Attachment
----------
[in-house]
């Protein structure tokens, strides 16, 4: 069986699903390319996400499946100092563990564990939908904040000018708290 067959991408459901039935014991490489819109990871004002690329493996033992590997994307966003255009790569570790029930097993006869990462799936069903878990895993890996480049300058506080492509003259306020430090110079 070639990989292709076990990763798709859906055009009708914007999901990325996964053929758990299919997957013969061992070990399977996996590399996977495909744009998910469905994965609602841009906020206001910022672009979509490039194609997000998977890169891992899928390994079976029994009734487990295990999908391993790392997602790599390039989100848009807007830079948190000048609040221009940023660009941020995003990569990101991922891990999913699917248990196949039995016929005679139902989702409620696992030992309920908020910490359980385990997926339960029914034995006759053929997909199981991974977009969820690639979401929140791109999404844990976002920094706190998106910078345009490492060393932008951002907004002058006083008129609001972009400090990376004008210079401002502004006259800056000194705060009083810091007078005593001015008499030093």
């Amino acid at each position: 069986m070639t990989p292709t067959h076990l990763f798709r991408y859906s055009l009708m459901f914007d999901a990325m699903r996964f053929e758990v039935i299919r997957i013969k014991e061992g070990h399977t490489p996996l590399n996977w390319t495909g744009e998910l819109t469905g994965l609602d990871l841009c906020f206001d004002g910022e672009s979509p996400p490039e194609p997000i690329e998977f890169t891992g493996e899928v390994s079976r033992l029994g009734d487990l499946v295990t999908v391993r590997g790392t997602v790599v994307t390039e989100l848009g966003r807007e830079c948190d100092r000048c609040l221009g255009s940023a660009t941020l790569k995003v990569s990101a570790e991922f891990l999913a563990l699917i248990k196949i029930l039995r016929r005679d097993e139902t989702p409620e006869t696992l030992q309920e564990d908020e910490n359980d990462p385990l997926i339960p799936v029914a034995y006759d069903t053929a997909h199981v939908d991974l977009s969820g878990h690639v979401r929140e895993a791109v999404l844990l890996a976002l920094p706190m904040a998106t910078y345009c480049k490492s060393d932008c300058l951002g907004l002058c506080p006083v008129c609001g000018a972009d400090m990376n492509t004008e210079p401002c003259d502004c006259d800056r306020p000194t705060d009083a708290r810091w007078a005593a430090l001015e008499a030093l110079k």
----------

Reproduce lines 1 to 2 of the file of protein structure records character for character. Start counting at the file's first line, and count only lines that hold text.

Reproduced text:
[in-house]
């Protein structure tokens, strides 16, 4: 069986699903390319996400499946100092563990564990939908904040000018708290 067959991408459901039935014991490489819109990871004002690329493996033992590997994307966003255009790569570790029930097993006869990462799936069903878990895993890996480049300058506080492509003259306020430090110079 070639990989292709076990990763798709859906055009009708914007999901990325996964053929758990299919997957013969061992070990399977996996590399996977495909744009998910469905994965609602841009906020206001910022672009979509490039194609997000998977890169891992899928390994079976029994009734487990295990999908391993790392997602790599390039989100848009807007830079948190000048609040221009940023660009941020995003990569990101991922891990999913699917248990196949039995016929005679139902989702409620696992030992309920908020910490359980385990997926339960029914034995006759053929997909199981991974977009969820690639979401929140791109999404844990976002920094706190998106910078345009490492060393932008951002907004002058006083008129609001972009400090990376004008210079401002502004006259800056000194705060009083810091007078005593001015008499030093």